Nadine Keyworth, Teacher, Willoughby Elementary
Inquiry and Motivation
The first and biggest of these is the need to motivate students. One of the biggest take aways for me was need to start by creating essential questions to guide learning and motivate students. The key is to reframe learning outcomes into interesting powerful questions that encourage students to want to learn and explore the topic. Reframe story or piece of text so that it matters to them. For example, instead of just studying Romeo and Juliet, place it into their world. Your unit is not Romeo and Juliet, instead it is guided by essential questions that matter to them: “What makes and breaks a relationship?” He stressed the fact that these questions need to be “edgy, debatable and ‘sexy’!” That means the need to make kids want to learn more, we need to entice them in. Teachers control the conditions of motivation in their classroom; therefore, they need to purposefully plan to ensure that they maximize motivation. Students will then match your enthusiasm and level of engagement when they create thoughtful, edgy essential questions! After moving through the M’s you then need to provide them with multiple ways for you to measure their ability to answer the questions. The final assignments need to be varied and relevant to allow students to connect to their learning and their background knowledge!
Dameon Lorenson, Teacher, Willoughby Elementary
Helping Kids Who Fail
Tamara Pudlas, Teacher, HD Stafford Middle School
The Ramsey “Rhino’s” are currently in year 2 of a “1:1 ipad initiative project” pilot. Students receive training in “Digital Citizenship” and are then able to use ipads for most of their classes. The inquiry & project-based nature of the programming at Ramsey as well as the integration of technology and arts with core curriculum was inspiring to see. Students in the discussion panel during our visit were confident and clearly demonstrating skills with the ipads and enthusiasm with their learning! I asked if they were “bummed” when teachers weren’t incorporating ipads in lessons and as I suspected, they were unanimous with their response. “Yes!”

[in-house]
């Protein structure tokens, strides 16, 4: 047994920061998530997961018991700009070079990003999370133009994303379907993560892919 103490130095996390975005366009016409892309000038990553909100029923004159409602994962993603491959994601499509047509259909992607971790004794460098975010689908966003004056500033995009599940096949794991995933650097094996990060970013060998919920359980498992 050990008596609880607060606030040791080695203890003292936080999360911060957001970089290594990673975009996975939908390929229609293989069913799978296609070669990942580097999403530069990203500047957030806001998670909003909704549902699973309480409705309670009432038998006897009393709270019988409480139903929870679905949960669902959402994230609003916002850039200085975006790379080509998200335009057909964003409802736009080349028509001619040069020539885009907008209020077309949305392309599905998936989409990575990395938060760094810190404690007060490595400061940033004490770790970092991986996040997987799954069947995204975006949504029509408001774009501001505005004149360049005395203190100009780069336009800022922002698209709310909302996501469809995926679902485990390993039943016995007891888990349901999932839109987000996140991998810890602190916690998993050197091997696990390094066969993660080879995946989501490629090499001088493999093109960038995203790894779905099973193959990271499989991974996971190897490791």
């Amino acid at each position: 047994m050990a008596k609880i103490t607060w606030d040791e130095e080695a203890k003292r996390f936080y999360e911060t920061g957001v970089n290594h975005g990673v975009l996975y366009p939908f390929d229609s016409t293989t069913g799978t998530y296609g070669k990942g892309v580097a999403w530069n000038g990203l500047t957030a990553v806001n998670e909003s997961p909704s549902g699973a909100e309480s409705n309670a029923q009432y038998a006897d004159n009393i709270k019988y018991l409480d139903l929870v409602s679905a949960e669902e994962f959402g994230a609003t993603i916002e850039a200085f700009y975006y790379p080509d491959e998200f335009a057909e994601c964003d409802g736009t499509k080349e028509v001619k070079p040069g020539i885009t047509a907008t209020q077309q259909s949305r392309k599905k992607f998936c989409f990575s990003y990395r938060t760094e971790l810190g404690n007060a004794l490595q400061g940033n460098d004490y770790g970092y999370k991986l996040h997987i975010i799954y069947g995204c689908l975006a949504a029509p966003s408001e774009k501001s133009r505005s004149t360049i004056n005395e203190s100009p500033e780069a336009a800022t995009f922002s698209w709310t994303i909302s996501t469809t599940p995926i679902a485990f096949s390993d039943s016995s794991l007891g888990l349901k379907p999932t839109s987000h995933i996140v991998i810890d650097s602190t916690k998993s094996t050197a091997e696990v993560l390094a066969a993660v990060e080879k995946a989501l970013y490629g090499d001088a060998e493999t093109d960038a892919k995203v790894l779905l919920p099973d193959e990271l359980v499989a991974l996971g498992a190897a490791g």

In light of the Digital Learning shift in our district, this visit was especially informative and timely. Another simple but important reminder I received was in hearing about Ramsey’s Teacher Leadership Team. Essentially it’s just a small group of passionate and skilled teachers who are offering leadership benefiting the school. I believe this is an integral element of any thriving middle school. I would feel confident imitating some of the excellent practices in place at Ramsey Middle School and altering a few to best fit us here at HDSM!
Mundeep Bhamra, Teacher, HD Stafford Middle School
Because most students were bringing their devices to school, teachers were able to “hand out” worksheets, and assignments using Google Drive, and students could hand in their work electronically as well. Teachers said, universally, that there was almost no incidence of homework being lost anymore. Students reported back that it was easier to be organized because all of their notes were in one place.